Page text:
• Mahinmi being brought in as a backup isn't problematic but what about the size of the contract? It’s an indication of how highly Grunfeld regards him because of his defensive strengths. He has been a backup most of his career but doesn’t have the mileage of a 29-year-old. It’s still a hefty raise for a player who made $4 million as a starting center on a playoff team, the Indiana Pacers, last season. The Wizards could’ve had Zaza Pachulia, CSN has confirmed with multiple league sources, for less (two years, $20 million) but went with Mahinmi instead. There were discussions between the sides but the Wizards were non-committal and Pachulia ended up signing with the Golden State Warriors for just one year and $3 million. Pachulia is three years older and faded down the stretch last season with the Dallas Mavericks. Mahinmi could end up being better in 2016-17, but $13 million-a-year better? How both perform next season will be worth monitoring.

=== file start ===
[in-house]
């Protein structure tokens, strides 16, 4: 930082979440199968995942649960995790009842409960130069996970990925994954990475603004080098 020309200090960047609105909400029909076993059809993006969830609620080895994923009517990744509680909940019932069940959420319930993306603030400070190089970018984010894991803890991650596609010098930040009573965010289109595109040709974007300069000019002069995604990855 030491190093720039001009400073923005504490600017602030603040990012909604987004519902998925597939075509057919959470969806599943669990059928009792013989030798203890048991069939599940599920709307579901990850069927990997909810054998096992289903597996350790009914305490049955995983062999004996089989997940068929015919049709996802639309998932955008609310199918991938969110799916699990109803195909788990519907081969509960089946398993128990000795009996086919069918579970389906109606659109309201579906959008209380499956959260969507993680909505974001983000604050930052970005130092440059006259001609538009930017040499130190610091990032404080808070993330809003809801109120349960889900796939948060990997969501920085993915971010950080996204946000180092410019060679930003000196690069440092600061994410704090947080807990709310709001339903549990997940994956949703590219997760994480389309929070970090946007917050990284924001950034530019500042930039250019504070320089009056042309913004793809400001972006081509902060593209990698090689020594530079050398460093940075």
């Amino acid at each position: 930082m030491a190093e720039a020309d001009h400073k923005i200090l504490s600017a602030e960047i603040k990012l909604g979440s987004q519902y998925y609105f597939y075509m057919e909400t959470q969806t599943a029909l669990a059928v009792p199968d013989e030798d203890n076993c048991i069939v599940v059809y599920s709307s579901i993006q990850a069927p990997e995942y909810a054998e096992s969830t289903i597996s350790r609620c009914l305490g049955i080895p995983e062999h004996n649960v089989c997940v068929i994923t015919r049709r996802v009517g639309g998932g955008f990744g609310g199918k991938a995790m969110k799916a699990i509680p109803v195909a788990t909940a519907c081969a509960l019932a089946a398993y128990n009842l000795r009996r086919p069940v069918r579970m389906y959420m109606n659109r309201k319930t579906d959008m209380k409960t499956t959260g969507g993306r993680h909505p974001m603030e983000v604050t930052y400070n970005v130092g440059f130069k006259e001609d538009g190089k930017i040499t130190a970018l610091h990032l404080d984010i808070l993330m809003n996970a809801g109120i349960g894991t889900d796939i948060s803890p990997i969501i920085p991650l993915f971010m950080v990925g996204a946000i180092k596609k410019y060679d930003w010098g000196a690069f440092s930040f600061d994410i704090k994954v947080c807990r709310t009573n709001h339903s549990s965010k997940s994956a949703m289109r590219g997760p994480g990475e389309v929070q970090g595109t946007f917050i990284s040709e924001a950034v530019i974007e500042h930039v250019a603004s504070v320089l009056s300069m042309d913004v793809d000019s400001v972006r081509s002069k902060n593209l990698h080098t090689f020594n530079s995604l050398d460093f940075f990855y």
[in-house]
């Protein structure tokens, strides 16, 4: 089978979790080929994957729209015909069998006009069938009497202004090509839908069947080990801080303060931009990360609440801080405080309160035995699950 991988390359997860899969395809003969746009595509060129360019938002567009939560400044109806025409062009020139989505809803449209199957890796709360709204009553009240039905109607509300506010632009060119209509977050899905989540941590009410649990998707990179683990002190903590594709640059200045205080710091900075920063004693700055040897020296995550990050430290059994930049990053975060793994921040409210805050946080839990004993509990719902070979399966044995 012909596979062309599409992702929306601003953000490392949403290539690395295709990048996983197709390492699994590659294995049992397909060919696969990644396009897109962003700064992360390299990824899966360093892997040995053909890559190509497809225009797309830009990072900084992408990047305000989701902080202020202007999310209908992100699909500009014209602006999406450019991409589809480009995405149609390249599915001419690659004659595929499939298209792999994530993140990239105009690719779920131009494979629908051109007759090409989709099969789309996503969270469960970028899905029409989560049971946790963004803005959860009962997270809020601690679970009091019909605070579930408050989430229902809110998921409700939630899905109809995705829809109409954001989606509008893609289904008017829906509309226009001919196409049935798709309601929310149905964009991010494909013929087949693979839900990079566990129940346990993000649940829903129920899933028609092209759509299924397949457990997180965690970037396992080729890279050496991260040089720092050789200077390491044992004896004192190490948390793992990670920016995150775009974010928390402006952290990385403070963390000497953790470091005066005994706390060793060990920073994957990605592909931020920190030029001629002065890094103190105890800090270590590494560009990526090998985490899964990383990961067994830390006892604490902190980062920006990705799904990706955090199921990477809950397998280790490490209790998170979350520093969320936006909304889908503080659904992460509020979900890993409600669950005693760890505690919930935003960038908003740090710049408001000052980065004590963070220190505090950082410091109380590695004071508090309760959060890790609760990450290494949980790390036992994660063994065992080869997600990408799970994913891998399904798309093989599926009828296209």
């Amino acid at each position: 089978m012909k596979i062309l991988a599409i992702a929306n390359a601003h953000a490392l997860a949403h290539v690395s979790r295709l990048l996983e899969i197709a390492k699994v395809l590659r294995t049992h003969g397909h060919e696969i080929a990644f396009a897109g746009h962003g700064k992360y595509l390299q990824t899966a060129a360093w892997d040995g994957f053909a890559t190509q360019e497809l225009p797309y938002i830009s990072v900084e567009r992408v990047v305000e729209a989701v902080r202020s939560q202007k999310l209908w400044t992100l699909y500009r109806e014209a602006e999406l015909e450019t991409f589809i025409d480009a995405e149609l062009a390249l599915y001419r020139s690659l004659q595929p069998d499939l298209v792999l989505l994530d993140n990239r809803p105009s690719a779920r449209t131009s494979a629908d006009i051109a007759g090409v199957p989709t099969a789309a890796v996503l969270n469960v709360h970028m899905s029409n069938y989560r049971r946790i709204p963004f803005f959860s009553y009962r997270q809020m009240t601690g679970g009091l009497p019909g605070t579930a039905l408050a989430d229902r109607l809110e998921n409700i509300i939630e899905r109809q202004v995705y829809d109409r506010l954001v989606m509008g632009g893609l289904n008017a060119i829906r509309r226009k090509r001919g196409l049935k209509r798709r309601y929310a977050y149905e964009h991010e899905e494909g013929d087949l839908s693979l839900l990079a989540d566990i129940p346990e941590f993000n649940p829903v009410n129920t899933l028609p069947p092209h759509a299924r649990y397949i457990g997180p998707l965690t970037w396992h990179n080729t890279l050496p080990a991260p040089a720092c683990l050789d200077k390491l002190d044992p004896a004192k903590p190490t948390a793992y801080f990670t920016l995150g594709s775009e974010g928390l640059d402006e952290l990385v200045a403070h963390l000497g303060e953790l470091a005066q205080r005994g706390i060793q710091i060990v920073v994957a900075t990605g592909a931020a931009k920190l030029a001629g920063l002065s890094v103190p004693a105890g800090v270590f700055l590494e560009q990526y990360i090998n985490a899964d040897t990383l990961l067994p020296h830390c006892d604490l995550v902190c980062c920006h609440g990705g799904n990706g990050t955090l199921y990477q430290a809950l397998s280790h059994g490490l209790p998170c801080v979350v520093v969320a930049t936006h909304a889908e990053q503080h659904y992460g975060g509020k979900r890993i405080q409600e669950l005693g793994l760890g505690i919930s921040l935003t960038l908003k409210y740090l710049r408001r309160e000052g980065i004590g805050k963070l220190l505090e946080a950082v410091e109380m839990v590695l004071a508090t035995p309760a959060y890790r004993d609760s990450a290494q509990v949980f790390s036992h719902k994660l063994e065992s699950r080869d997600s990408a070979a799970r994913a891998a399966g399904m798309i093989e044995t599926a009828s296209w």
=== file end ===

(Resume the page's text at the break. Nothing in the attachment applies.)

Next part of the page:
• The Wizards aren’t done with summer league because more roster changes look imminent. Getting Jarell Eddie to agree to push back is guarantee date Friday makes that obvious. The Wizards want to keep flexibility to do something else with the promise to Eddie that he’ll be taken care off ($980,000). Eddie has done more than enough to earn his regular-season roster spot. The Wizards still will have a couple spots open and have paid small guarantees to Danuel House, Daniel Ochefu and Sheldon McClellan to attend training camp in September. At least one of them makes the cut and they'll keep that final spot open, likely for a veteran, as this roster has quickly skewed younger in age and experience.

Quick Links

Dwight Howard improving, but status still unknown entering Wizards' season opener


Dwight Howard improving, but status still unknown entering Wizards' season opener